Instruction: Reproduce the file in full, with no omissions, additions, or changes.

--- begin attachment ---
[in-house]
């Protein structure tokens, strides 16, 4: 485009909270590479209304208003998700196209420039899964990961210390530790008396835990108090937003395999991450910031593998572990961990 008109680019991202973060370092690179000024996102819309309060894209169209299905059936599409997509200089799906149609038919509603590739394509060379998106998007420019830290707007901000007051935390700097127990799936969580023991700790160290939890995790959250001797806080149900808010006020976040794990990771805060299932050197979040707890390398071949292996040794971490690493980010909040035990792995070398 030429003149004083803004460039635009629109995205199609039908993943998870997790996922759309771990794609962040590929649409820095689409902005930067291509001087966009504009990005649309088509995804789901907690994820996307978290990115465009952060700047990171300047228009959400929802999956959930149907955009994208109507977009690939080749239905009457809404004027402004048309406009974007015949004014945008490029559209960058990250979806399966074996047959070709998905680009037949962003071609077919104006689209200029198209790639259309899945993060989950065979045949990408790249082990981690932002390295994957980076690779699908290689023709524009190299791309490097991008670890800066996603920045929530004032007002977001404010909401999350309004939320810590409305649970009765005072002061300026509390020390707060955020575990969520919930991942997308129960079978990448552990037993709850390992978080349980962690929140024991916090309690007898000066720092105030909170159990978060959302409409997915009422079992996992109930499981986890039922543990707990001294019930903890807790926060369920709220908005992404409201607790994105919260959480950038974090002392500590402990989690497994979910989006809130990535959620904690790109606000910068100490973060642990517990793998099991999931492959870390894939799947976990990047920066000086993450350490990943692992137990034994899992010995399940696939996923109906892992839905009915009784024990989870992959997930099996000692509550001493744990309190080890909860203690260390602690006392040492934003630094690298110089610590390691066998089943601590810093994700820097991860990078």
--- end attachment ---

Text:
[in-house]
């Protein structure tokens, strides 16, 4: 485009909270590479209304208003998700196209420039899964990961210390530790008396835990108090937003395999991450910031593998572990961990 008109680019991202973060370092690179000024996102819309309060894209169209299905059936599409997509200089799906149609038919509603590739394509060379998106998007420019830290707007901000007051935390700097127990799936969580023991700790160290939890995790959250001797806080149900808010006020976040794990990771805060299932050197979040707890390398071949292996040794971490690493980010909040035990792995070398 030429003149004083803004460039635009629109995205199609039908993943998870997790996922759309771990794609962040590929649409820095689409902005930067291509001087966009504009990005649309088509995804789901907690994820996307978290990115465009952060700047990171300047228009959400929802999956959930149907955009994208109507977009690939080749239905009457809404004027402004048309406009974007015949004014945008490029559209960058990250979806399966074996047959070709998905680009037949962003071609077919104006689209200029198209790639259309899945993060989950065979045949990408790249082990981690932002390295994957980076690779699908290689023709524009190299791309490097991008670890800066996603920045929530004032007002977001404010909401999350309004939320810590409305649970009765005072002061300026509390020390707060955020575990969520919930991942997308129960079978990448552990037993709850390992978080349980962690929140024991916090309690007898000066720092105030909170159990978060959302409409997915009422079992996992109930499981986890039922543990707990001294019930903890807790926060369920709220908005992404409201607790994105919260959480950038974090002392500590402990989690497994979910989006809130990535959620904690790109606000910068100490973060642990517990793998099991999931492959870390894939799947976990990047920066000086993450350490990943692992137990034994899992010995399940696939996923109906892992839905009915009784024990989870992959997930099996000692509550001493744990309190080890909860203690260390602690006392040492934003630094690298110089610590390691066998089943601590810093994700820097991860990078």